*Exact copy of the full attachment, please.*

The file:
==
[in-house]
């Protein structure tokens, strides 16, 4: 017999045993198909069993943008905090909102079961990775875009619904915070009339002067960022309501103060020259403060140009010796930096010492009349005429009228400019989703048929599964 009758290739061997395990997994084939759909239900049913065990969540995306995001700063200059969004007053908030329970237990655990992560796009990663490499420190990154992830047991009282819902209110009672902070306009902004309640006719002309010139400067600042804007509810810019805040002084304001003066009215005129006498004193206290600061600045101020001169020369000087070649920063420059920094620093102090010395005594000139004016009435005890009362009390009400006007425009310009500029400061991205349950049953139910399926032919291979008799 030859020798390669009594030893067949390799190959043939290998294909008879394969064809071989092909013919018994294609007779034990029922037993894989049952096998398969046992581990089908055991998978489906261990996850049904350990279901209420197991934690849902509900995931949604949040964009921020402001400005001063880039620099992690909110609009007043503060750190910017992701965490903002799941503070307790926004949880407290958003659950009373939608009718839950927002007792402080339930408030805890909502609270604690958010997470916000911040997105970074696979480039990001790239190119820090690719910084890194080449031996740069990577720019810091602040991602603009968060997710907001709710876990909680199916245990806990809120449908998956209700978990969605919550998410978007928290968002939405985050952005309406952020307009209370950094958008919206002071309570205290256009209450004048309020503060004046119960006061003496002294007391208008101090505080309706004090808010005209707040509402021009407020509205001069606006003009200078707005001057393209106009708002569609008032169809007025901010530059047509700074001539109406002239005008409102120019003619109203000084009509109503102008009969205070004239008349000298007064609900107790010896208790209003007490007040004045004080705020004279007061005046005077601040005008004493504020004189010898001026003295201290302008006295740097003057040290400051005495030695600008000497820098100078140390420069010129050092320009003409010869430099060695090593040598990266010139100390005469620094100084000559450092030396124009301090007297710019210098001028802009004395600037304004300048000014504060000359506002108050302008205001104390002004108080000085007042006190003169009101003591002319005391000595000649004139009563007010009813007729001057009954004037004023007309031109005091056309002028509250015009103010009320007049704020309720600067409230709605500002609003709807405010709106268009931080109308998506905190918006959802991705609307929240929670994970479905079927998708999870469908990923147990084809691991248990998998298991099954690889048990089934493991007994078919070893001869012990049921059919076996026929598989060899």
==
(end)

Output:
[in-house]
């Protein structure tokens, strides 16, 4: 017999045993198909069993943008905090909102079961990775875009619904915070009339002067960022309501103060020259403060140009010796930096010492009349005429009228400019989703048929599964 009758290739061997395990997994084939759909239900049913065990969540995306995001700063200059969004007053908030329970237990655990992560796009990663490499420190990154992830047991009282819902209110009672902070306009902004309640006719002309010139400067600042804007509810810019805040002084304001003066009215005129006498004193206290600061600045101020001169020369000087070649920063420059920094620093102090010395005594000139004016009435005890009362009390009400006007425009310009500029400061991205349950049953139910399926032919291979008799 030859020798390669009594030893067949390799190959043939290998294909008879394969064809071989092909013919018994294609007779034990029922037993894989049952096998398969046992581990089908055991998978489906261990996850049904350990279901209420197991934690849902509900995931949604949040964009921020402001400005001063880039620099992690909110609009007043503060750190910017992701965490903002799941503070307790926004949880407290958003659950009373939608009718839950927002007792402080339930408030805890909502609270604690958010997470916000911040997105970074696979480039990001790239190119820090690719910084890194080449031996740069990577720019810091602040991602603009968060997710907001709710876990909680199916245990806990809120449908998956209700978990969605919550998410978007928290968002939405985050952005309406952020307009209370950094958008919206002071309570205290256009209450004048309020503060004046119960006061003496002294007391208008101090505080309706004090808010005209707040509402021009407020509205001069606006003009200078707005001057393209106009708002569609008032169809007025901010530059047509700074001539109406002239005008409102120019003619109203000084009509109503102008009969205070004239008349000298007064609900107790010896208790209003007490007040004045004080705020004279007061005046005077601040005008004493504020004189010898001026003295201290302008006295740097003057040290400051005495030695600008000497820098100078140390420069010129050092320009003409010869430099060695090593040598990266010139100390005469620094100084000559450092030396124009301090007297710019210098001028802009004395600037304004300048000014504060000359506002108050302008205001104390002004108080000085007042006190003169009101003591002319005391000595000649004139009563007010009813007729001057009954004037004023007309031109005091056309002028509250015009103010009320007049704020309720600067409230709605500002609003709807405010709106268009931080109308998506905190918006959802991705609307929240929670994970479905079927998708999870469908990923147990084809691991248990998998298991099954690889048990089934493991007994078919070893001869012990049921059919076996026929598989060899």